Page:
Melwood applauds Sen. Thomas M. Middleton's efforts to increase pay for caregivers who directly support people with disabilities ( "Fairness for caregivers," March 20). Based in Upper Marlboro, Melwood is one of the largest employers of people with differing abilities in Maryland, providing more than 760 dedicated workers with good jobs and direct supports. In the Baltimore area, Melwood employs more than 100 people at the U.S. Coast Guard's Curtis Bay facility and at Fort Meade.
NEWS
By Timothy B. Wheeler and Michael Dresser, The Baltimore Sun | April 2, 2014
Ending a standoff that had stalled the governor's top legislative priority, General Assembly leaders said Wednesday that they have reached a deal to raise Maryland's minimum wage, while also boosting the pay of workers caring for the developmentally disabled. Under terms unveiled by Sen. Thomas M. Middleton and approved by the Senate Finance Committee, the minimum wage would rise incrementally to $10.10 by July 2018, two years later than Gov. Martin O'Malley proposed. At the same time, funding for state-paid workers who care for the developmentally disabled would increase by about $30 million a year starting in fiscal 2016, Middleton said.
NEWS
March 25, 2014
Melwood applauds Sen. Thomas M. Middleton's efforts to increase pay for caregivers who directly support people with disabilities ( "Fairness for caregivers," March 20). Based in Upper Marlboro, Melwood is one of the largest employers of people with differing abilities in Maryland, providing more than 760 dedicated workers with good jobs and direct supports. In the Baltimore area, Melwood employs more than 100 people at the U.S. Coast Guard's Curtis Bay facility and at Fort Meade.
NEWS
March 24, 2014
Congratulations to Sen. Thomas M. Middleton for standing up for people who work very hard and are a breed above ( "Senator says he'll block minimum wage bill until state raises pay for caregivers," March 20). The direct support staff for individuals with disabilities are people who are caring, supportive and sometimes a voice for the people they care for. I admire and respect direct support workers. They do things that others would turn their nose up to and couldn't handle. They feed, bathe, lift, cook, clean, drive, give vital medications and are pretty much responsible for the quality of life a person with a disability can have.
NEWS
March 24, 2014
State Sen. Thomas M. Middleton deserves praise, as do The Sun and reporter Tim Wheeler for calling attention to the issue of caregivers for developmentally disabled individuals ( "Senator says he'll block minimum wage bill until the state raises pay for caregivers," March 20). Too often we forget the people who make it possible for many others to live productive, healthy and safe lives. Not all caregivers are paid, but ask any parent or other family member trusted with providing care to a child, sibling or parent how hard the task is and be prepared to hear how much of their life it consumes.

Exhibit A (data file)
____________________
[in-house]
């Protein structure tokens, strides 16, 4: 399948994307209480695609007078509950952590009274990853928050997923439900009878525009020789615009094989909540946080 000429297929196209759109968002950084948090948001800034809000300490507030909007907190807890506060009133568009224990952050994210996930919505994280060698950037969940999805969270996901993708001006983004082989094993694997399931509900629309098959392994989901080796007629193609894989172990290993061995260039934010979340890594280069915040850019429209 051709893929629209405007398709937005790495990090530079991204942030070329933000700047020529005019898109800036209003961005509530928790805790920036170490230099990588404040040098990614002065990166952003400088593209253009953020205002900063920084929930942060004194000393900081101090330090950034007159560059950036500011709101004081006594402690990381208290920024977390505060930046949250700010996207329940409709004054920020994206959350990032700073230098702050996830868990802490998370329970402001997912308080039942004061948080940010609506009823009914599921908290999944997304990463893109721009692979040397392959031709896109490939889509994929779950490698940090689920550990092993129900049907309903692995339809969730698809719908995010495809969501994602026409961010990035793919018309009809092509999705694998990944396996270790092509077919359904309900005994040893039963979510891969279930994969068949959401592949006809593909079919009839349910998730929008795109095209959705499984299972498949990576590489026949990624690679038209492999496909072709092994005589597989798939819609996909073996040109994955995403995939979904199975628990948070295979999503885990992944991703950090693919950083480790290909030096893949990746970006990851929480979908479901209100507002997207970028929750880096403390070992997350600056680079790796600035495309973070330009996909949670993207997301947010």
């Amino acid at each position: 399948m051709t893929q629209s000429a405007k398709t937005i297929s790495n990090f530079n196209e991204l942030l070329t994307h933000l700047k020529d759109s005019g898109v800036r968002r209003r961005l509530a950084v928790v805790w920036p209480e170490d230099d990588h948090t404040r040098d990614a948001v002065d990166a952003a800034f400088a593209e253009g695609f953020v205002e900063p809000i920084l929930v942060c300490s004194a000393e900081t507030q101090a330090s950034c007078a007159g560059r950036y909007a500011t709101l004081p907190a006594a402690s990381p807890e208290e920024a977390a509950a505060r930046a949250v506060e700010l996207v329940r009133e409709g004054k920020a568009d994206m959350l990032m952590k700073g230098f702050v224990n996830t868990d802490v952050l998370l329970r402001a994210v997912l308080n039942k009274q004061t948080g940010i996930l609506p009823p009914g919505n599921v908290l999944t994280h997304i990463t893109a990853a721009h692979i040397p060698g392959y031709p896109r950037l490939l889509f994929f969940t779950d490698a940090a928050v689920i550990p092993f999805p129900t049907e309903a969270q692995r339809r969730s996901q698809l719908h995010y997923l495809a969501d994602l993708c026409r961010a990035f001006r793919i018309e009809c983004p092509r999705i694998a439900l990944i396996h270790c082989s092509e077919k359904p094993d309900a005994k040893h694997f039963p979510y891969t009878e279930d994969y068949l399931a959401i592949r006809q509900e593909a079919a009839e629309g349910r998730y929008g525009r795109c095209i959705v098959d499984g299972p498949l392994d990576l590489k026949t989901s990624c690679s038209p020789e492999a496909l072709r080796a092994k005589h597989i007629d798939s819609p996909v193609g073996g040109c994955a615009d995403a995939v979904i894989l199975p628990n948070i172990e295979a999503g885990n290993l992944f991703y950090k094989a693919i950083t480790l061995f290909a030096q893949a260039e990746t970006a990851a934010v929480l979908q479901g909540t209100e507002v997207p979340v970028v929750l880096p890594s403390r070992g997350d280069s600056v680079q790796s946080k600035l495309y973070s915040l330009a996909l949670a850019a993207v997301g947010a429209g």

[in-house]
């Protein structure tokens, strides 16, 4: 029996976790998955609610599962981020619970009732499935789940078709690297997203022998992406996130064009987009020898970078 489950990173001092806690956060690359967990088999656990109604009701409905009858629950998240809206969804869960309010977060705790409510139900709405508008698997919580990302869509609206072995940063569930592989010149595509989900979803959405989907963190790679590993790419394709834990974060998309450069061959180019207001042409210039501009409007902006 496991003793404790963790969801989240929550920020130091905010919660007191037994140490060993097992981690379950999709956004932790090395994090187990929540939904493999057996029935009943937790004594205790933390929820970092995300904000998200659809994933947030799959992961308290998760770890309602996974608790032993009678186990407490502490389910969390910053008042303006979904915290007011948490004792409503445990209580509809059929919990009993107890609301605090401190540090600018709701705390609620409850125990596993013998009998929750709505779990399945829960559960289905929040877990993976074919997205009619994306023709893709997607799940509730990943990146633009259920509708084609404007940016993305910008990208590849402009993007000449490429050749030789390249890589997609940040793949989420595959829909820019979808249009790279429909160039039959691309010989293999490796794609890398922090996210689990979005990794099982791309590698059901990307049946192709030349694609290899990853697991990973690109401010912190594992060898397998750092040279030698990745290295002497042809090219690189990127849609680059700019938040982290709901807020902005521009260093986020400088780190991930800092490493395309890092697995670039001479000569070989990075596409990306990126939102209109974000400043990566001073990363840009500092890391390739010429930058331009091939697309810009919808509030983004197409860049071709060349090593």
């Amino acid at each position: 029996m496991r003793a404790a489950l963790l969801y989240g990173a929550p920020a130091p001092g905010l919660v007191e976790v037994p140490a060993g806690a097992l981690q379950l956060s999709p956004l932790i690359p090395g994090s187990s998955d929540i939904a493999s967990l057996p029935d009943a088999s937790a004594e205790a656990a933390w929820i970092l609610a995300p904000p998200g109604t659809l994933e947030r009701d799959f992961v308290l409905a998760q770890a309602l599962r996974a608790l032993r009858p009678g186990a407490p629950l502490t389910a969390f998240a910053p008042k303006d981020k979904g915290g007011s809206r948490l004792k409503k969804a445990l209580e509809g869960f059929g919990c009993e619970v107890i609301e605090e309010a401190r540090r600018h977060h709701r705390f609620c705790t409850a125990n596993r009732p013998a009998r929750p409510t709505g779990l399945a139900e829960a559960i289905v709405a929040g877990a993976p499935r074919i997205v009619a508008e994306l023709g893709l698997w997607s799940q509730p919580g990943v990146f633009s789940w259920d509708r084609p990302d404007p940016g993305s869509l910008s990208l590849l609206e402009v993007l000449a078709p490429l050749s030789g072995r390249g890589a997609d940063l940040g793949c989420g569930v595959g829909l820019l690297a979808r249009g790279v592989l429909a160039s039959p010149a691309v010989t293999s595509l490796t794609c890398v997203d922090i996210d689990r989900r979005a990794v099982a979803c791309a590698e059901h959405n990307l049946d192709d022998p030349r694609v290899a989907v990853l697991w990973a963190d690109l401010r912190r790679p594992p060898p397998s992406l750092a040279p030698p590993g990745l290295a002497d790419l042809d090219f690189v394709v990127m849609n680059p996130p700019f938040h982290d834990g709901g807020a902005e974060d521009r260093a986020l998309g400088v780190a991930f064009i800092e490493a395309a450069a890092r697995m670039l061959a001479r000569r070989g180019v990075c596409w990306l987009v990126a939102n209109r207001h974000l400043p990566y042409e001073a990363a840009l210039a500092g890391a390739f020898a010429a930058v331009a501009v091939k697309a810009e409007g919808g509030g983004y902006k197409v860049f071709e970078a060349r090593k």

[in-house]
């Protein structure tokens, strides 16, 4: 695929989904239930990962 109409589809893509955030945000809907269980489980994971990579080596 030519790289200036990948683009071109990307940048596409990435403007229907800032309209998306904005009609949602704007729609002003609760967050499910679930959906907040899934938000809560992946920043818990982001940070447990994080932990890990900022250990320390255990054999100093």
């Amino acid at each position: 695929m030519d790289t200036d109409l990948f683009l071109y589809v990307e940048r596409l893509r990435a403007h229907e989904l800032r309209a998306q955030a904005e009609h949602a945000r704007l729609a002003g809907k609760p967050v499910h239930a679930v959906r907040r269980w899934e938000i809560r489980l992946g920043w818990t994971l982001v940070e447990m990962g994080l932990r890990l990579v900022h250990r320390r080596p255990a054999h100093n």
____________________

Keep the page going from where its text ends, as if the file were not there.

NEWS
March 7, 2014
I strongly agree with letter writer Stephen H. Morgan's points regarding the work performed by direct care staff and the impact a minimum-wage increase could have on "front line" caregivers for developmentally disabled people ( "Minimum wage should not penalize disabled," Jan. 23). I see the work done daily as a member of the Chimes team. Most direct care staff are genuine, caring people, and while we all work to earn a paycheck, these folks daily go above and beyond. If direct care support staff wages are not raised in line with a minimum wage increase, many will be forced to seek employment elsewhere in order to provide for their families.
HEALTH
By Meredith Cohn | March 5, 2014
The hotel chain Extended Stay America is partnering with the American Cancer Society to provide free and discounted rooms cancer patients being treated away from home. The chain will offer 40,000 rooms to patients and caregivers, including half of them for free, over two years. The other half will be available for $12 a night. The effort is launching in Baltimore and nine other cities, after an initial pilot program in three cities. The Cancer Society program is called Hope Lodge , and currently offers rooms in Baltimore and around the country.
NEWS
By Jonathan Pitts, The Baltimore Sun | December 24, 2010
When she was fresh out of nursing school in the early 1970s, the last thing Mary Fridley expected to do with her life was work with the elderly. "How depressing would that be?" she says she thought at the time. Then she took a temporary job at a nursing home, where she met the Caroler. She doesn't remember his name, but Fridley could not recall the man more clearly. He was so far along in his dementia that he needed caregivers to feed him. He had such a bad habit of scraping his knuckles on things that he had to wear mittens.
NEWS
By Erin Cox, The Baltimore Sun | April 1, 2013
The General Assembly has passed a law that allows caregivers of patients who use medical marijuana to possess up to an ounce of pot without being convicted of a crime. "We are expressing our belief that people who are sick should be able to access the drug without civil or criminal penalties," said Sen. Jamie Raskin, a Montgomery County Democrat who introduced the bill. Patients are protected under a 2011 law that allows them to use medical necessity as an "affirmative defense" in court if caught with marijuana and drug paraphernalia.